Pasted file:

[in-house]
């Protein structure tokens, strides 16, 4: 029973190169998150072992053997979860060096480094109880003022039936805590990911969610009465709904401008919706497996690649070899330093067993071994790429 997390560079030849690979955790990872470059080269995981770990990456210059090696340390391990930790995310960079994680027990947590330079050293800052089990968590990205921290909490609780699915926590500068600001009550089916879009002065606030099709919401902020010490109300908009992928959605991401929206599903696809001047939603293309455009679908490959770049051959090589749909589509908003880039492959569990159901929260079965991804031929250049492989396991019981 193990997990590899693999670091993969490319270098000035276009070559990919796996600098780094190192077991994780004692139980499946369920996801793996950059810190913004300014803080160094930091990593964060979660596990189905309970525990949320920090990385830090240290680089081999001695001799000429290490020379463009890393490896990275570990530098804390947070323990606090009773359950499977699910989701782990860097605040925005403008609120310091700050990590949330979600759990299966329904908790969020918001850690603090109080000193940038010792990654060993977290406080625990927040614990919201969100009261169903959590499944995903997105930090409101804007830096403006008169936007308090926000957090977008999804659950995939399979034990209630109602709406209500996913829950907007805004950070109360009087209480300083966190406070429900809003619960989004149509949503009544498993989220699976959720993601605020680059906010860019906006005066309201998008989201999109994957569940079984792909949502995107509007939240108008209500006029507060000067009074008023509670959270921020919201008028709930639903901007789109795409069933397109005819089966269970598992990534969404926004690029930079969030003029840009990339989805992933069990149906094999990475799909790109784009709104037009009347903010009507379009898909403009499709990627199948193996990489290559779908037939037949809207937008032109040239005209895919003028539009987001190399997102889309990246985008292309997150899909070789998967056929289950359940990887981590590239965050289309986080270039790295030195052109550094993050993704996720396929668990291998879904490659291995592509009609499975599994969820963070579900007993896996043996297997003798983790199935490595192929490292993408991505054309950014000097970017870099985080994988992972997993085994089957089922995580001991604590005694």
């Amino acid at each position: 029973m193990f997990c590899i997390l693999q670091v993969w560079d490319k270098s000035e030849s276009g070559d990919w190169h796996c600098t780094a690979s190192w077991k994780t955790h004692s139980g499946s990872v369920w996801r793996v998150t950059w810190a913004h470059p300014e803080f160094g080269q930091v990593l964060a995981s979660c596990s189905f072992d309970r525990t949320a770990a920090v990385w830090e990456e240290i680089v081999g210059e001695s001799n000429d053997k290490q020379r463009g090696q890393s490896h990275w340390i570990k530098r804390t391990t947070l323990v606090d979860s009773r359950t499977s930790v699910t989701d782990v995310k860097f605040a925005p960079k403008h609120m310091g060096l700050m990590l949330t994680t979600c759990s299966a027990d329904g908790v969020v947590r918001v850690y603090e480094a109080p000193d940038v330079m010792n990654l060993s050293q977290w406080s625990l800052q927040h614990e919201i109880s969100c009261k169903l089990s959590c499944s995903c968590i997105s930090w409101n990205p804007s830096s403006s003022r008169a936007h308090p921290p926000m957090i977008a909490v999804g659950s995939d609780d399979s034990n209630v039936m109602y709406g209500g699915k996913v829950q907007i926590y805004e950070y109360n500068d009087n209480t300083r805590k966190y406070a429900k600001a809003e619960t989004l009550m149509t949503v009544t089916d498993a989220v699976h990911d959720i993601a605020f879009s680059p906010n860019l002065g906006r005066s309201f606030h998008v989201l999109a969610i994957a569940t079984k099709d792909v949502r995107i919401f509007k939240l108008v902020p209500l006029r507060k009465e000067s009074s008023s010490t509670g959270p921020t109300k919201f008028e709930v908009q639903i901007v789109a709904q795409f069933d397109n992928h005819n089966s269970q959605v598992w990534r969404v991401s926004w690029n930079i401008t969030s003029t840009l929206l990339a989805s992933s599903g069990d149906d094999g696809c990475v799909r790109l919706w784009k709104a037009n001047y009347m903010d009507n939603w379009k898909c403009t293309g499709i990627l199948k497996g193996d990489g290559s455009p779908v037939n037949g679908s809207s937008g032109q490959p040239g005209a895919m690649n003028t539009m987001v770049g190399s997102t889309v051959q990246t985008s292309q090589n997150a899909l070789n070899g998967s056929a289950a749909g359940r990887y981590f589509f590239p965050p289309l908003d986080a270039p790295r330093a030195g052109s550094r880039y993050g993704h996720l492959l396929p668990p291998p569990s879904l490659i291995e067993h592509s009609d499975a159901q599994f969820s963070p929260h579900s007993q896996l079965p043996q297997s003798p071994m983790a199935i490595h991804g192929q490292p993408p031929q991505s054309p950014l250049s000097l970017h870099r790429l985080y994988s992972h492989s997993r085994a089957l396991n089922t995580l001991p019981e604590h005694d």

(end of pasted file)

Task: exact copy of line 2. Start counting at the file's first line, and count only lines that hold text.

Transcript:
């Protein structure tokens, strides 16, 4: 029973190169998150072992053997979860060096480094109880003022039936805590990911969610009465709904401008919706497996690649070899330093067993071994790429 997390560079030849690979955790990872470059080269995981770990990456210059090696340390391990930790995310960079994680027990947590330079050293800052089990968590990205921290909490609780699915926590500068600001009550089916879009002065606030099709919401902020010490109300908009992928959605991401929206599903696809001047939603293309455009679908490959770049051959090589749909589509908003880039492959569990159901929260079965991804031929250049492989396991019981 193990997990590899693999670091993969490319270098000035276009070559990919796996600098780094190192077991994780004692139980499946369920996801793996950059810190913004300014803080160094930091990593964060979660596990189905309970525990949320920090990385830090240290680089081999001695001799000429290490020379463009890393490896990275570990530098804390947070323990606090009773359950499977699910989701782990860097605040925005403008609120310091700050990590949330979600759990299966329904908790969020918001850690603090109080000193940038010792990654060993977290406080625990927040614990919201969100009261169903959590499944995903997105930090409101804007830096403006008169936007308090926000957090977008999804659950995939399979034990209630109602709406209500996913829950907007805004950070109360009087209480300083966190406070429900809003619960989004149509949503009544498993989220699976959720993601605020680059906010860019906006005066309201998008989201999109994957569940079984792909949502995107509007939240108008209500006029507060000067009074008023509670959270921020919201008028709930639903901007789109795409069933397109005819089966269970598992990534969404926004690029930079969030003029840009990339989805992933069990149906094999990475799909790109784009709104037009009347903010009507379009898909403009499709990627199948193996990489290559779908037939037949809207937008032109040239005209895919003028539009987001190399997102889309990246985008292309997150899909070789998967056929289950359940990887981590590239965050289309986080270039790295030195052109550094993050993704996720396929668990291998879904490659291995592509009609499975599994969820963070579900007993896996043996297997003798983790199935490595192929490292993408991505054309950014000097970017870099985080994988992972997993085994089957089922995580001991604590005694």